Academic journal article Nine

What's Wrong with Baseball? (Triple Play)

Academic journal article Nine

What's Wrong with Baseball? (Triple Play)

Article excerpt

What's wrong with baseball? It depends who you ask. According to the owners of small-market teams, there's not enough revenue sharing. If you ask the fans of these teams, they will tell you there is a lack of competitiveness in the league. Lifelong Cub fans will tell you it's mismanagement in the front office. And players will argue that there is nothing wrong with baseball. (How could there be? The average salary is over $2 million.)

Two recent books--one, Fair Ball, by well-known sportscaster Bob Costas; the other, Stadium Games, by Jay Weiner, a reporter for the Minneapolis Tribune--give their individual views of what's wrong with baseball and what can be done to fix it. (1) Costas argues passionately from a fan's perspective and plays right into the hands of owners of small-market teams and their chief sympathizer, Commissioner Bud Selig (coincidentally, the former owner of a small-market team) when he argues for substantial revenue sharing among owners and submission to a salary cap for players. Weiner focuses on the ills of the stadium game and puts forth a plan to end the current method of municipal charity to corporate billionaires.

Both books are interesting in part, off the mark in part, and entertaining overall. The Costas tome is an easier read than Weiner's book, which is an in-depth, behind-the-scenes look at the history of professional sports stadiums in the Minneapolis--St. Paul area. Weighing in at 500 pages, Weiner's book does a thorough job of covering his topic. Costas, on the other hand, has written a much lighter, less substantial book. Weiner's book bogs down at times with its focus on detail, and it can be difficult to keep track of the scores of people he introduces. The reader is rewarded for the effort, however, because Weiner provides a rare insight into the machinations of the stadium game. While Costas will bowl over no one with his logic, scholarship, or intellect, his book is reader friendly, entertaining, and sure to pique the ire of many fans. Costas lays into both management and players, exposing their greed, which he cites as the root of baseball's current problem.

The problem with both books is that they fail to fully understand the economics of professional sports. Costas is especially guilty of this. He fails to offer a shred of evidence to back up his claims concerning baseball's problems. He merely echoes the prevailing popular opinion (espoused first and foremost by the owners) that the bifurcation of baseball into large- and small-market teams is ruining the game. Nevertheless, he is ready to offer a fairly complicated, convoluted, and somewhat ad hoc solution to these problems. In the end, the greatest weakness of his argument is also its strength: he speaks from the soul, as a true baseball fan. All he wants is a return to the "good old days," when baseball was played on the field and business was done in the background. He is not so naive as to believe that baseball was ever anything more than a business, but he does prefer the bliss of ignorance. And he has a point. Most baseball fans are much more interested in the compelling game played on the field than in the confusing game played in the front office. Pitching duels, circus catches, and dramatic home runs are much more interesting than contract clauses, free agent defections, and cable television deals. For this reason, Costas's book should get a lot of play and have appeal to a wide audience. Weiner's book, on the other hand, is better written and well documented and researched, but it will be less appealing to the average baseball fan because it focuses little on the game on the field. Instead, it is a textbook study of how the stadium game is played. It is revealing, educational and, understandably, a bit dry.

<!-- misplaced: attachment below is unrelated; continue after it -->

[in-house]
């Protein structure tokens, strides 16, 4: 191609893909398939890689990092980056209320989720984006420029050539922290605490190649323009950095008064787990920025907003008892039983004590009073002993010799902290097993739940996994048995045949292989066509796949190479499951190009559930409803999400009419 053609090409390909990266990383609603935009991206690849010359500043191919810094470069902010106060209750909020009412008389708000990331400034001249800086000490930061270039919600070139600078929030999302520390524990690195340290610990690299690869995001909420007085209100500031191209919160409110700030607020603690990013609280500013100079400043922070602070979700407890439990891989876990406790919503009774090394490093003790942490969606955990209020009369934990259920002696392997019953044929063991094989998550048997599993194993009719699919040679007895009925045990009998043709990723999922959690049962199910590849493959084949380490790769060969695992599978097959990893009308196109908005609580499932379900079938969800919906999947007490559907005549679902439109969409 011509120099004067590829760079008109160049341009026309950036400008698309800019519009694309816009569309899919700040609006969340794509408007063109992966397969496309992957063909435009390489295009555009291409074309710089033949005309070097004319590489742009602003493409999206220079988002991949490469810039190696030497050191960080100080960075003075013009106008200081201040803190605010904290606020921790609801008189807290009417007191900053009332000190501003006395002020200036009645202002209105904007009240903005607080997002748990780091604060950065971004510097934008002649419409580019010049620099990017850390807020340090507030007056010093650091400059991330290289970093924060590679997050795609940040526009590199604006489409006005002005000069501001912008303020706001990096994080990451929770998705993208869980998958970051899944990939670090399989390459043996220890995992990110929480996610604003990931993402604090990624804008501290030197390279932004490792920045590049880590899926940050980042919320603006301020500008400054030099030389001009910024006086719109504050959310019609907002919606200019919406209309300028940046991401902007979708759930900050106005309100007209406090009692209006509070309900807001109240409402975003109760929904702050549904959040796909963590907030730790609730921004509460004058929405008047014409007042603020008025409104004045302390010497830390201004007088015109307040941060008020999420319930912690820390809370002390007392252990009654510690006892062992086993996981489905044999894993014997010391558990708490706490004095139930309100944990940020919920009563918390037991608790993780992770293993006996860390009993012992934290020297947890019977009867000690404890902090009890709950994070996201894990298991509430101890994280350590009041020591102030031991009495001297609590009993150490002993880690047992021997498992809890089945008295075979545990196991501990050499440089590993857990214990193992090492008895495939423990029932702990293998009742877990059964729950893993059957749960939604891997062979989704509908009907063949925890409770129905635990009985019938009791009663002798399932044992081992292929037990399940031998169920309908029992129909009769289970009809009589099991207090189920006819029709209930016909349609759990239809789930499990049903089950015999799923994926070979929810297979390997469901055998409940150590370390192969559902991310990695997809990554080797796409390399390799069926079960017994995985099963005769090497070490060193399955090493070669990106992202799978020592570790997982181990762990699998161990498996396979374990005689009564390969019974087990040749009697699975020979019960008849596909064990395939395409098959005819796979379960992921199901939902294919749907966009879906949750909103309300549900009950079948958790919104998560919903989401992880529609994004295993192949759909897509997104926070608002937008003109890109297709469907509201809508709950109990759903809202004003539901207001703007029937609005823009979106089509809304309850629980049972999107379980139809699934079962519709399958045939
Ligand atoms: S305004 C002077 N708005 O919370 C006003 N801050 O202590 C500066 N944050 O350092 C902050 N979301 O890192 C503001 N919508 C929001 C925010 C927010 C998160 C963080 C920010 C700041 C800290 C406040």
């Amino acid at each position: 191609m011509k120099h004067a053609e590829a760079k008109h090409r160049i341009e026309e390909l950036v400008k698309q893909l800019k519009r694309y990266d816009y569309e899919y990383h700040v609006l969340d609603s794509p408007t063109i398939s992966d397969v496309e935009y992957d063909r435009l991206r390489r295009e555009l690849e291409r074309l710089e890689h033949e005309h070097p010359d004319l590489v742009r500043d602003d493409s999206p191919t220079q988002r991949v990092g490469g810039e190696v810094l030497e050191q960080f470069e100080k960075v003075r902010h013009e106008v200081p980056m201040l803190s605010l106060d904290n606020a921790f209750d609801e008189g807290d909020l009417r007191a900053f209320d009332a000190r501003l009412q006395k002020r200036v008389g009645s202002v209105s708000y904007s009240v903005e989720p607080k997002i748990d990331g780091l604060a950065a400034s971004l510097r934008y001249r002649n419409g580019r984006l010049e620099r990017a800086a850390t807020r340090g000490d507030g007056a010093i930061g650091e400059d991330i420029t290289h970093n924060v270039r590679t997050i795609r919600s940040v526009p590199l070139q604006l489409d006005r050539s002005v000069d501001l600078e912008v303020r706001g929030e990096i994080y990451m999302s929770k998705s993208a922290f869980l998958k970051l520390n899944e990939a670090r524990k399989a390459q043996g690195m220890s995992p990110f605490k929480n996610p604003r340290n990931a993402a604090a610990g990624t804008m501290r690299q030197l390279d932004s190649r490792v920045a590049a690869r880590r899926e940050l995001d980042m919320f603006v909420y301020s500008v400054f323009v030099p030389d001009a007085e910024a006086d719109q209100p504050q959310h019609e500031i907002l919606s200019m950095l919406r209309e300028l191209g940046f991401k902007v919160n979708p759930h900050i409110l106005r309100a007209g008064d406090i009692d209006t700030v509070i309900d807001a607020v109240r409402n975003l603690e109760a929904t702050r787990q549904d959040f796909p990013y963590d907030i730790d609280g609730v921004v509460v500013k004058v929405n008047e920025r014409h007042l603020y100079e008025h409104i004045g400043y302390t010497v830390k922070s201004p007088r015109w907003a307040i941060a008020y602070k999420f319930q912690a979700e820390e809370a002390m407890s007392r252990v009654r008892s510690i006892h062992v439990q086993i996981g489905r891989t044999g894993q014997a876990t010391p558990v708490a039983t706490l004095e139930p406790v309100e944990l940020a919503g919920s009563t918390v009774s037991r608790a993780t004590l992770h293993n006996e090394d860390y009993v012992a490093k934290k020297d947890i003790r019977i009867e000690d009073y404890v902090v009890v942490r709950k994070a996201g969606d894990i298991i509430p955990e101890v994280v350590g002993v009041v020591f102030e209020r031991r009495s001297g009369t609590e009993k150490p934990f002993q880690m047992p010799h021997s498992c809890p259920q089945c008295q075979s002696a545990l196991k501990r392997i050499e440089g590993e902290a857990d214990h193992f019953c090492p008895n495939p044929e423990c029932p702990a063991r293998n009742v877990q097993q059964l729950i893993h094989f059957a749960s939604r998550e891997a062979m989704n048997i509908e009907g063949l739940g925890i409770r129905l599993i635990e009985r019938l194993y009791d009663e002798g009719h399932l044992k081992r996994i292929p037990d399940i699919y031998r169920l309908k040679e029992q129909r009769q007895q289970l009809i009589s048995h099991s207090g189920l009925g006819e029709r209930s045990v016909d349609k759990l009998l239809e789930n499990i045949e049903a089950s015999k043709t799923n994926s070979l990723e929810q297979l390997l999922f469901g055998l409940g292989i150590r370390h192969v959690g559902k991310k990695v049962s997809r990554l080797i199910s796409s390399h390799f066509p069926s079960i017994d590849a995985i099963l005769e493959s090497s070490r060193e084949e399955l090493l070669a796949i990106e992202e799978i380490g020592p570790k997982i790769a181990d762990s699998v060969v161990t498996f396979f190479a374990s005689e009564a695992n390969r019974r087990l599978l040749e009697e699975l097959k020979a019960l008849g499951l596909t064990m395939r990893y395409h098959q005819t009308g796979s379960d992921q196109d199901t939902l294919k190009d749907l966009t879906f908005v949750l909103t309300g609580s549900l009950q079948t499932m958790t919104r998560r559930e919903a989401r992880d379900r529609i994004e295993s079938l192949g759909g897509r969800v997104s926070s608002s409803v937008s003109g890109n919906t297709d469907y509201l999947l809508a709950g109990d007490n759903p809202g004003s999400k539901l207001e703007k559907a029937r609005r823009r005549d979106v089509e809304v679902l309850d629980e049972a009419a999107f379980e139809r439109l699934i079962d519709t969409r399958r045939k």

Both men propose solutions to the problems they discuss. While the solutions that Costas proposes would affect all teams and their fans, Weiner's solutions would primarily impact those few towns that are on the professional sports population fringe and are serious threats to lose a team if they do not build a new, publicly funded, state-of-the-art, revenue-gathering stadium to enrich their tenants. …

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